At the Open Road Films post-Oscars soiree Sunday night, everyone was asking the same question: “How did ‘Spotlight’ do it?” Given that the year’s big winner remained a mystery all the way up until Morgan Freeman’s casual pronouncement at the end of the 3½-hour ceremony — putting a bow on one of the tightest Oscar races in recent memory — it was a fair query following a season that never conformed to parameters.
The three major industry guilds split three different ways for top honors, a first in more than a decade. And with “Spotlight’s” only other victory on the night coming for original screenplay, the film became the first best picture winner since 1952’s “The Greatest Show on Earth” to win just one other Oscar. It was the first year since the preferential ballot was instituted by the Producers Guild and the Academy that their results didn’t match. It was the first year in 65 that a filmmaker won back-to-back director Oscars.
But to return to “Spotlight’s” blueprint for success — with reasons being floated around Palihouse in West Hollywood late into the night — vested interests naturally had the most positive of spins: “Anyone who’s ever been disenfranchised could relate to it,” one exec said. “It was the film everyone loved,” a publicist offered.
There are other interesting (possible) explanations, such as the way voting for films like “Ex Machina” and “Sicario” may have affected the PGA ballot, and how their absence in turn impacted the Oscar ballot; films eliminated in the first two or three rounds begin to influence the race significantly as No. 2 votes on those ballots are redispersed.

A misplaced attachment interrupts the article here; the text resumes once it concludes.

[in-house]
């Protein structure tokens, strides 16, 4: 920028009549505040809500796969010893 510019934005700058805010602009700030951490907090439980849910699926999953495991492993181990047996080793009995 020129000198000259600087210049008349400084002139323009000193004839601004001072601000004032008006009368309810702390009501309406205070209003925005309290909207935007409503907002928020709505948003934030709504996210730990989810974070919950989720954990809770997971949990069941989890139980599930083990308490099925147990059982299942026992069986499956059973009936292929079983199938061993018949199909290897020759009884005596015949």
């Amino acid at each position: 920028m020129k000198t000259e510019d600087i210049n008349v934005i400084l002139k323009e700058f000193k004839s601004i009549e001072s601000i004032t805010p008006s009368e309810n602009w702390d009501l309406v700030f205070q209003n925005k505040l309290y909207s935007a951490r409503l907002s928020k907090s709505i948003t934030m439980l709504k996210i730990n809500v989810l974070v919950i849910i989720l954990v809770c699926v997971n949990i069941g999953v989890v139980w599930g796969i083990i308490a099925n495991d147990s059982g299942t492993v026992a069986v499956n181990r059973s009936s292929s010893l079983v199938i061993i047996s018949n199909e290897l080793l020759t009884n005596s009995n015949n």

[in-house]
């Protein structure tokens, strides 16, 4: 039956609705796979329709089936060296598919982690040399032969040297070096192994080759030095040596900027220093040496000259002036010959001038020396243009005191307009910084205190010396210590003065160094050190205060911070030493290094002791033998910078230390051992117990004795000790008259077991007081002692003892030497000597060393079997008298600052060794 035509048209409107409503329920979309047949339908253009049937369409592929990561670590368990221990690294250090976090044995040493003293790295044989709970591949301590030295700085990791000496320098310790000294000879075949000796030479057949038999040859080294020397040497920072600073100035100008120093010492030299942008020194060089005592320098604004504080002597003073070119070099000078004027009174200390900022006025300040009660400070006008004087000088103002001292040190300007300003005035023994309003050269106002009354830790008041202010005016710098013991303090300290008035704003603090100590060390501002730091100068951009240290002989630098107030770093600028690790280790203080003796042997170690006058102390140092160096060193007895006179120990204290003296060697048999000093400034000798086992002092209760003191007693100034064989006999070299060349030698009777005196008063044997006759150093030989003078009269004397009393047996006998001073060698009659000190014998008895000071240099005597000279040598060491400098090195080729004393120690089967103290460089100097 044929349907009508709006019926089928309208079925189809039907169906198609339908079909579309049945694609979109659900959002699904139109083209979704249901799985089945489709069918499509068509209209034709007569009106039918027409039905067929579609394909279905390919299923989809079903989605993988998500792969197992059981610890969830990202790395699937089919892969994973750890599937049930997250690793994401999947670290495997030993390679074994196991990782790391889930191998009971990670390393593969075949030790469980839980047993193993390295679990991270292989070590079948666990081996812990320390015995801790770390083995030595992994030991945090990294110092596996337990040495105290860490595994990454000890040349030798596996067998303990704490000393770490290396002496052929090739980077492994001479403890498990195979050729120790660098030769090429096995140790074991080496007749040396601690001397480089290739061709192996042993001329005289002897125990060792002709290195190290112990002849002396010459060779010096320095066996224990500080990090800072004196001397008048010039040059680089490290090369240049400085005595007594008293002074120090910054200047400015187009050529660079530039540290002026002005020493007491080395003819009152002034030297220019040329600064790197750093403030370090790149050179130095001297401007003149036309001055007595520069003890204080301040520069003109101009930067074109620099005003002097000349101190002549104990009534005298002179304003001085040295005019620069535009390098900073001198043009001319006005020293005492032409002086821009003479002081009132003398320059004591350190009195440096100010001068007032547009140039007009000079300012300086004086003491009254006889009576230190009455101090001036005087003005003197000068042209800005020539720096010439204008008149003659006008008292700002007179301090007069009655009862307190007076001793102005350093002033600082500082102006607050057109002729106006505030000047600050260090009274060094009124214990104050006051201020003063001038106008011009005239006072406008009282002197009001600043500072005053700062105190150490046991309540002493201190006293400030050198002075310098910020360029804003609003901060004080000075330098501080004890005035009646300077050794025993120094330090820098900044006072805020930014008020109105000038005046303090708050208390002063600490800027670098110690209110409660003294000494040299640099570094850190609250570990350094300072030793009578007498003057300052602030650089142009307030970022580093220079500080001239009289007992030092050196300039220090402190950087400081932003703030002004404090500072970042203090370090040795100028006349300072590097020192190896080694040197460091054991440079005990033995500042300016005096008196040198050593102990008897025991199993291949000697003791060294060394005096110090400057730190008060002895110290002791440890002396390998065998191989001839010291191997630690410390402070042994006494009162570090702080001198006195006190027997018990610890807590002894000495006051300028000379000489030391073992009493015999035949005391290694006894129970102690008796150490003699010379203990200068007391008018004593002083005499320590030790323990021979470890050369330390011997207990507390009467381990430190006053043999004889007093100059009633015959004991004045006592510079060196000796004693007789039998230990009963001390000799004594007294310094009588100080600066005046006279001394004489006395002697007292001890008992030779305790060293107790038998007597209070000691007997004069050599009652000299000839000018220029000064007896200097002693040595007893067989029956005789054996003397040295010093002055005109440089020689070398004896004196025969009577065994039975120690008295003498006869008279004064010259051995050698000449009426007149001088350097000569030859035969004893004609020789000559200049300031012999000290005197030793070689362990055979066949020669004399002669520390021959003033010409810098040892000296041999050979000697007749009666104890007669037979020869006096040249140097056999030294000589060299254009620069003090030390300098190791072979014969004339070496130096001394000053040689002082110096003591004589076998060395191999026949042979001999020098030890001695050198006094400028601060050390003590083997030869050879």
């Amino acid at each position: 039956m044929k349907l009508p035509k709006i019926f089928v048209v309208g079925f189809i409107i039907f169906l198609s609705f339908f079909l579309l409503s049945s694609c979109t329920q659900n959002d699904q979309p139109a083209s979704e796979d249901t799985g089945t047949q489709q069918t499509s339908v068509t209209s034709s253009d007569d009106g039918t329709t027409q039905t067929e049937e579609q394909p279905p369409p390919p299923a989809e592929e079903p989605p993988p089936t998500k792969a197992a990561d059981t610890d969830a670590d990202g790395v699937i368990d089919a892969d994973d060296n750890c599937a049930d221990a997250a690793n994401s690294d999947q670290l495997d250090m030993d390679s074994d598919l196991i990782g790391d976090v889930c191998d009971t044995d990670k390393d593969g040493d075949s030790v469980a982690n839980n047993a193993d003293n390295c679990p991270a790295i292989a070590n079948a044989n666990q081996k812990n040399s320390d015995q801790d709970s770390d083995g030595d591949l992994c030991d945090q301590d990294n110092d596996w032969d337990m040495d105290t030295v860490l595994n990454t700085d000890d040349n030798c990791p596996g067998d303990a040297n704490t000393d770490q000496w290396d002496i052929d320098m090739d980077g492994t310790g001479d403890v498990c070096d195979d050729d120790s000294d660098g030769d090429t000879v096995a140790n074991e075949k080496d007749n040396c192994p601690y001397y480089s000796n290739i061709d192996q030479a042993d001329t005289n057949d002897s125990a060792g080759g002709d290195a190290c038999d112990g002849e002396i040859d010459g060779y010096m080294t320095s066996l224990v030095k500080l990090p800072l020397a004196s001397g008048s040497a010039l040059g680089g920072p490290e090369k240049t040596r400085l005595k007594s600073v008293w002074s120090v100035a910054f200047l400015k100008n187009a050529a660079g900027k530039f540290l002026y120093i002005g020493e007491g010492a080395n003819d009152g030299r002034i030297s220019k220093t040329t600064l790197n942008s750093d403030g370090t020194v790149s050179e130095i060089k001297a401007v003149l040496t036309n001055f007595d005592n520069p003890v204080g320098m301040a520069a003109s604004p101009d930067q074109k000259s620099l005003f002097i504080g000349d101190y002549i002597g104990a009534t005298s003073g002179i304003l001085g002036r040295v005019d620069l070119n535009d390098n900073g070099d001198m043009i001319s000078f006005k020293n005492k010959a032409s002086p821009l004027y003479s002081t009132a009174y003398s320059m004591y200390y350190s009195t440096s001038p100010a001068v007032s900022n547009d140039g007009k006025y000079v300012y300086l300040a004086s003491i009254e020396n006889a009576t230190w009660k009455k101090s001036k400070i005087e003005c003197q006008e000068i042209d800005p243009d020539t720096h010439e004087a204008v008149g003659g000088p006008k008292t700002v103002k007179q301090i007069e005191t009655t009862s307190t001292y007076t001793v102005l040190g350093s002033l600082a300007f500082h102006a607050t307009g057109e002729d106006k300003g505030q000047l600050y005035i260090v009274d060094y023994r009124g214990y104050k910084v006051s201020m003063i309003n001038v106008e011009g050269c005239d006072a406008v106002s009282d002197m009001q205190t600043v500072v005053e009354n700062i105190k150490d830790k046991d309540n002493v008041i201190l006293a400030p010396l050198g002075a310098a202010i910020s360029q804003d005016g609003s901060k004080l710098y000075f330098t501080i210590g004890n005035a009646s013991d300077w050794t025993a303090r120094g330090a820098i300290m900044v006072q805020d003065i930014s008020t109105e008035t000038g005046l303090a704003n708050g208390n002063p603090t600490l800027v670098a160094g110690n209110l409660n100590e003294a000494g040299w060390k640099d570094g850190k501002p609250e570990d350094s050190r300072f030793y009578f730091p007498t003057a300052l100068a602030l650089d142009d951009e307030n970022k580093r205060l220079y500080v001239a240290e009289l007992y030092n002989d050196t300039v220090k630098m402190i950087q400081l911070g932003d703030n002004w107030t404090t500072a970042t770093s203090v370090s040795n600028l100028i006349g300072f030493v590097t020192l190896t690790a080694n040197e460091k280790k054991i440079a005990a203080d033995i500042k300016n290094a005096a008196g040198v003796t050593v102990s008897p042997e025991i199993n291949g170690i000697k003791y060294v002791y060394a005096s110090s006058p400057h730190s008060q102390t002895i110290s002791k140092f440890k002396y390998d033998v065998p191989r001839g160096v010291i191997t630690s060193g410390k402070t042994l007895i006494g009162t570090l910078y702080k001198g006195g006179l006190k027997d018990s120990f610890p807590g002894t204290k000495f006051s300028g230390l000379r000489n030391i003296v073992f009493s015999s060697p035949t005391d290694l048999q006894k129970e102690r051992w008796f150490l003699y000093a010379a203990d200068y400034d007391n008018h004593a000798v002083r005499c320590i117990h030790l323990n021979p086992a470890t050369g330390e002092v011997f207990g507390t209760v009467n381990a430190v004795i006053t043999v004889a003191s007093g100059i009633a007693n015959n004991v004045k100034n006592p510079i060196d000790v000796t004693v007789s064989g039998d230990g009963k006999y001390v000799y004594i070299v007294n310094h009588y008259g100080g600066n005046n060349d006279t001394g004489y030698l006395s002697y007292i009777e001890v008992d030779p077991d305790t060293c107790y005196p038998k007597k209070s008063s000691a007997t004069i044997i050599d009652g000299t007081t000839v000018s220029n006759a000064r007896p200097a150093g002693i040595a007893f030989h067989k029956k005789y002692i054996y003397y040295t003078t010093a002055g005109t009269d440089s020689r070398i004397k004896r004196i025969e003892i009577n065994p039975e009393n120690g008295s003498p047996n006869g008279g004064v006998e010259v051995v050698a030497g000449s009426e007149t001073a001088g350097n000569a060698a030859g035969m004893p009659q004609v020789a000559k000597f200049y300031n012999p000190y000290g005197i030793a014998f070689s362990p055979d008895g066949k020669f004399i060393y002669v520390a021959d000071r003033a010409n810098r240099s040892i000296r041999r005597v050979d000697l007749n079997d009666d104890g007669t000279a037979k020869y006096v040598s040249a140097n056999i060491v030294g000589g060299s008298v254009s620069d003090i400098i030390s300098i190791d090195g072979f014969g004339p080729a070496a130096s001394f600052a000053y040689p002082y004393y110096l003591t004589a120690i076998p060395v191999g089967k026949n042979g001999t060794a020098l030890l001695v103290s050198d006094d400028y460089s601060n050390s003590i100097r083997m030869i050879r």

There is also the apparent need to start the Oscar journey early, leaving enough road to negotiate the twists and turns of the season. It was fitting that actress winner Brie Larson thanked the Telluride and Toronto film festivals in her speech, as the early fall festival circuit remains fertile ground for planting the seeds of a successful campaign. “Spotlight” — like “Birdman” and “Gravity” — began with a world premiere in Venice followed by a North American bow in Telluride. Best picture winners “12 Years a Slave,” “Argo,” “The Artist,” “The King’s Speech” and “Slumdog Millionaire” also played Telluride, four of them unspooling there for the first time.
Like “The Revenant,” “The Big Short” may have been hamstrung in part by its release date; no film since “Million Dollar Baby” opened in December and won best picture. But while this season’s late arrivals had their moments, “Spotlight” had time to correct its course.
Additionally, as a number of contenders made their best pitches for relevance during phase two, “Spotlight’s” bona fides felt baked into the film. Op-eds from abuse survivors, screenings at the Vatican — it all felt of a piece, organic.
Conversely, while “The Big Short’s” subject matter still resonates (in his adapted screenplay acceptance speech, writer-director Adam McKay called on voters to support leaders who aren’t in the pockets of Wall Street banks, underscoring the film’s immediacy), it may have been hampered by its own unique ethos: It was a scrappy tale of people who got rich on the housing crisis … but at least felt bad about it. And when Paramount’s campaign switched gears to sincerity, promoting a TV spot that called on voters to “make a difference,” it felt like an undercutting of the film’s irreverent satirical identity. It felt like a costume.
Ultimately, the publicist’s response at Palihouse — as simple and self-serving as it was — might be the purest truth. The goal of this balloting system is to achieve the most generally agreeable winner. You can find as many “Revenant” fans as haters, but who can really argue with “Spotlight?”